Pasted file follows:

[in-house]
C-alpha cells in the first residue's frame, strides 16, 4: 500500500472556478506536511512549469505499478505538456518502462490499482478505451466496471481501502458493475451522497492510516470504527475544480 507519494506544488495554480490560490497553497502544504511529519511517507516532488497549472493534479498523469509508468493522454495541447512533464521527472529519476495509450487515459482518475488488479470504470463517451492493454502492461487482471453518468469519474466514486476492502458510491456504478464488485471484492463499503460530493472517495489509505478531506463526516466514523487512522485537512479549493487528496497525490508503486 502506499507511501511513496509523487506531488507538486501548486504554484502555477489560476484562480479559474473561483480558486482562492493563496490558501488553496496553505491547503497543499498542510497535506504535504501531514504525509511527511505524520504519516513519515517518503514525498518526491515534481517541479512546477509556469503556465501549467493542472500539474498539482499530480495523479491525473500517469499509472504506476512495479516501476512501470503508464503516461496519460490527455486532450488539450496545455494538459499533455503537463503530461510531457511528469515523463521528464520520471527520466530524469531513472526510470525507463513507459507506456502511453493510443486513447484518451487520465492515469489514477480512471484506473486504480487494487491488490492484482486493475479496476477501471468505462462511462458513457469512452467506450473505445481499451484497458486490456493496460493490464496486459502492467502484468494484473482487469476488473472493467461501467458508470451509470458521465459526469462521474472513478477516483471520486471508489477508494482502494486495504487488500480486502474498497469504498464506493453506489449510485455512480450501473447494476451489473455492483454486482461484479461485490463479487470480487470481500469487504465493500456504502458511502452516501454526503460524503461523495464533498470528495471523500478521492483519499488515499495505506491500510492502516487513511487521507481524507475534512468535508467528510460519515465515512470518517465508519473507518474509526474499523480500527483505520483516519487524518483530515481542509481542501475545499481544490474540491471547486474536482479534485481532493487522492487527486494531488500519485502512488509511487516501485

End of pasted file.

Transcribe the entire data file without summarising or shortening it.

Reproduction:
[in-house]
C-alpha cells in the first residue's frame, strides 16, 4: 500500500472556478506536511512549469505499478505538456518502462490499482478505451466496471481501502458493475451522497492510516470504527475544480 507519494506544488495554480490560490497553497502544504511529519511517507516532488497549472493534479498523469509508468493522454495541447512533464521527472529519476495509450487515459482518475488488479470504470463517451492493454502492461487482471453518468469519474466514486476492502458510491456504478464488485471484492463499503460530493472517495489509505478531506463526516466514523487512522485537512479549493487528496497525490508503486 502506499507511501511513496509523487506531488507538486501548486504554484502555477489560476484562480479559474473561483480558486482562492493563496490558501488553496496553505491547503497543499498542510497535506504535504501531514504525509511527511505524520504519516513519515517518503514525498518526491515534481517541479512546477509556469503556465501549467493542472500539474498539482499530480495523479491525473500517469499509472504506476512495479516501476512501470503508464503516461496519460490527455486532450488539450496545455494538459499533455503537463503530461510531457511528469515523463521528464520520471527520466530524469531513472526510470525507463513507459507506456502511453493510443486513447484518451487520465492515469489514477480512471484506473486504480487494487491488490492484482486493475479496476477501471468505462462511462458513457469512452467506450473505445481499451484497458486490456493496460493490464496486459502492467502484468494484473482487469476488473472493467461501467458508470451509470458521465459526469462521474472513478477516483471520486471508489477508494482502494486495504487488500480486502474498497469504498464506493453506489449510485455512480450501473447494476451489473455492483454486482461484479461485490463479487470480487470481500469487504465493500456504502458511502452516501454526503460524503461523495464533498470528495471523500478521492483519499488515499495505506491500510492502516487513511487521507481524507475534512468535508467528510460519515465515512470518517465508519473507518474509526474499523480500527483505520483516519487524518483530515481542509481542501475545499481544490474540491471547486474536482479534485481532493487522492487527486494531488500519485502512488509511487516501485